- Bookmark keywords
- I type "sr" in my location bar to get to Soylentred, "/." to get to Slashdot. I can type "g " followed by some keywords to do a Google search. Except I don’t need to because…
- Search with the Location Bar
- typing anything that isn’t a URL into the location bar will bring me to the first result of a Google search for the term, though I can choose which search engine to use.
- Displays ABBR/ACRONYM Properly
- Hover over any marked abbr(eviation) of acronym and have it’s expanded meaning displayed in a tooltip. This removes clutter from the page but leaves the information available. Though if you continue to use Internet Explorer the information is only accessible through View>Source.
I have a list this size again of other features that are useful to me but aren’t so generally applicable. I have also omitted those features that require extensions (Bear in mind that Firebird is meant to be "stripped down" so that many useful functions are only available through extensions, but it still kicks IE‘s ass in the vanilla version.)
To tackle your points in turn, you say "In my humble opinion, the only people who give a damn are the ones who dont spend enough time out side of their little browser world." First, you clearly don’t see your opinion as humble and neither do I. I just think it ill-considered. The people who give a damn are those who use their browsers, who get annoyed when some punk kid starts to screw with their machine when they themselves just want it to work. They are the people who try alternatives, whether out of desperation, curiosity or recomendation, and who see that those features listed above, and the others, are worth the time (only twenty minutes on dial-up) to download. The "little browser world", you might care to notice, is the whole world.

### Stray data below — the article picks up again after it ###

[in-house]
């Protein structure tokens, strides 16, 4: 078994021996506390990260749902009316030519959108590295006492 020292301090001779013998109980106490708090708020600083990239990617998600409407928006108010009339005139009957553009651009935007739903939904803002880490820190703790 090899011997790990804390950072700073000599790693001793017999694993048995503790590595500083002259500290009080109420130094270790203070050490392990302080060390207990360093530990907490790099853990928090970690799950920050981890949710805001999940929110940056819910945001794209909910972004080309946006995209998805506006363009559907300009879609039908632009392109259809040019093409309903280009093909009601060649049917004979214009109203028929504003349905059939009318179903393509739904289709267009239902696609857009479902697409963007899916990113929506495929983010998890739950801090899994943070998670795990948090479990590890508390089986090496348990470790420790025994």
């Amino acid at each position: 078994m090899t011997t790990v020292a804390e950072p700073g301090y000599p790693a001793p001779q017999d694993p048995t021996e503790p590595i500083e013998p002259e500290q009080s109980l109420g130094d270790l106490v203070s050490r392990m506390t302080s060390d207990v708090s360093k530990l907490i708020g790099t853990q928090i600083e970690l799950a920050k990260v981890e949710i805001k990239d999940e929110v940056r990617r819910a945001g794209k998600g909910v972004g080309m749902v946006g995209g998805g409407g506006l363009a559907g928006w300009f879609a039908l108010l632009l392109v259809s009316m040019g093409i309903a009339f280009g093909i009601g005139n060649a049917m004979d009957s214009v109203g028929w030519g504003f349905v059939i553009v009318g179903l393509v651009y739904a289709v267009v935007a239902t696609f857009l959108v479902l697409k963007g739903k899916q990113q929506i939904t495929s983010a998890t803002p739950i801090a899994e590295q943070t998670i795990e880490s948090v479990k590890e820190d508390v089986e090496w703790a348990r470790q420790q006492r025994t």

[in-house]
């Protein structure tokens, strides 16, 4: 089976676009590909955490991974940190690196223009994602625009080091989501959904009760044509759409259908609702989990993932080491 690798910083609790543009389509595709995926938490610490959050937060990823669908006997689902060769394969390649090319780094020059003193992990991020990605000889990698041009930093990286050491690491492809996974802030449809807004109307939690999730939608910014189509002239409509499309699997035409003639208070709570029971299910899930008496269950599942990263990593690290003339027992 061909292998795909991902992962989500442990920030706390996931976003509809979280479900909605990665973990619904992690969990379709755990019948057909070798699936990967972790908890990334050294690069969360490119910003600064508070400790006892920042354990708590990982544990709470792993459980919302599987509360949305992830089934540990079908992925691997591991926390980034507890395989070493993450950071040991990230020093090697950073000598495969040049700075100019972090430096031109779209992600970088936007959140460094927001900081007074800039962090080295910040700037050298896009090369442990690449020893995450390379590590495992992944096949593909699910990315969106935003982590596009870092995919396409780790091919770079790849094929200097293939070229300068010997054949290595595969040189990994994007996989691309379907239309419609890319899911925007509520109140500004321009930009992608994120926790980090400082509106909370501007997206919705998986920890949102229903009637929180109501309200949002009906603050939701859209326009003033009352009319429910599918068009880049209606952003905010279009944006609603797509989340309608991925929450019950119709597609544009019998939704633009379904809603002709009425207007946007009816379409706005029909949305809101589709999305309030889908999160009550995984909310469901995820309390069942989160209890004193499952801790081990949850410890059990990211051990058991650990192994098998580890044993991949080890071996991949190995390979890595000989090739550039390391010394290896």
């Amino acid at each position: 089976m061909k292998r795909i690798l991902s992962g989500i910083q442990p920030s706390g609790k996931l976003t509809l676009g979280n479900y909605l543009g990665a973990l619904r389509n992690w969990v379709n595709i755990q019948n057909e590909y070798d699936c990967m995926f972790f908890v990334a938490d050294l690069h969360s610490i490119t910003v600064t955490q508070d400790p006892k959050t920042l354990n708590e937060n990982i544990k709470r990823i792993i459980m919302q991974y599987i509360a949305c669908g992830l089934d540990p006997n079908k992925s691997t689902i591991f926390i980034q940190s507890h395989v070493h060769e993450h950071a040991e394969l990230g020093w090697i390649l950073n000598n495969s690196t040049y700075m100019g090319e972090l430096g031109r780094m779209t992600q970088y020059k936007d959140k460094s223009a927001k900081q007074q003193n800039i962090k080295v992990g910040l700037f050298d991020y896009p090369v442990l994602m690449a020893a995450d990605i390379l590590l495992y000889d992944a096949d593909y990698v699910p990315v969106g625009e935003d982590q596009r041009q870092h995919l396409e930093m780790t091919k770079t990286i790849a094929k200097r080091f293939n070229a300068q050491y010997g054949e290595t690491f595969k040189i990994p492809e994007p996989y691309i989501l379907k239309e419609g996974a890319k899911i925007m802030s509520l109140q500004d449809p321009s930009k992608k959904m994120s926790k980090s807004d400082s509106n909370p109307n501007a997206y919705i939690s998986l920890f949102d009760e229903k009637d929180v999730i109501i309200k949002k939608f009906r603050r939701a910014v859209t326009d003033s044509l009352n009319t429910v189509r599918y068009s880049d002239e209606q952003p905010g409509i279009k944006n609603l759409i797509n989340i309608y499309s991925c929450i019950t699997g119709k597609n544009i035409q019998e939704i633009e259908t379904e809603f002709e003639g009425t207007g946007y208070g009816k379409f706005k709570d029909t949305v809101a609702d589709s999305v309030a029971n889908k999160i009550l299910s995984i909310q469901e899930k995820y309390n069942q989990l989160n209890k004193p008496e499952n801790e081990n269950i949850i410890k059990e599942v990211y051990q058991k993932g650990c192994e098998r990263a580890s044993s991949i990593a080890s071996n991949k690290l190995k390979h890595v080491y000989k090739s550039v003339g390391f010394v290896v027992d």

"It angers me to see such broad intellects worrying about such small differences." You seem to confuse my interest in the Mozilla Project, or in the Web or even the ‘net as a whole, with what I require of others. When I suggest people try alternative browsers, I don’t tell them to follow the project, to follow bugs and feature requests in bugzilla, to get accounts in the MozillaNews and MozillaZine forums. I do all of that out of curiosity, like someone would follow a sport or learn to juggle. What should broad intellects worry about, I wonder? Should I not be allowed hobbies because I might be useful for something more important to you? Have you considered that other people don’t share exactly your interests, and that the world is better for it?
"I am comfortably browsing this site in IE and and cant see a reason to abondon it in favour of another browser." Part of the reason you’re comfortably browsing in IE is because I spent considerable time ensuring that you could. Would you like to see what it looks like without the hacks to make IE like it? It’s really not pretty.
I’ll paraphrase your conclusion with "Internet Explorer is good enough for me." I have no problem with this. It makes web design harder because it doesn’t play by the rules, but I’ve accepted that some people don’t want or need to change their browser. But I wonder why you hate the others so much. You have said before that Mozilla is "crap", yet it is inarguably a better browser than the one that is "good enough" for you. Why are you furious that some of us feel the small time taken to download (diminished to almost nothing by the fact that I’m online anyway, my bandwidth isn’t otherwise in use and I don’t sit in front of the download manager waiting), is worth the gain in usability? Why are you so angry?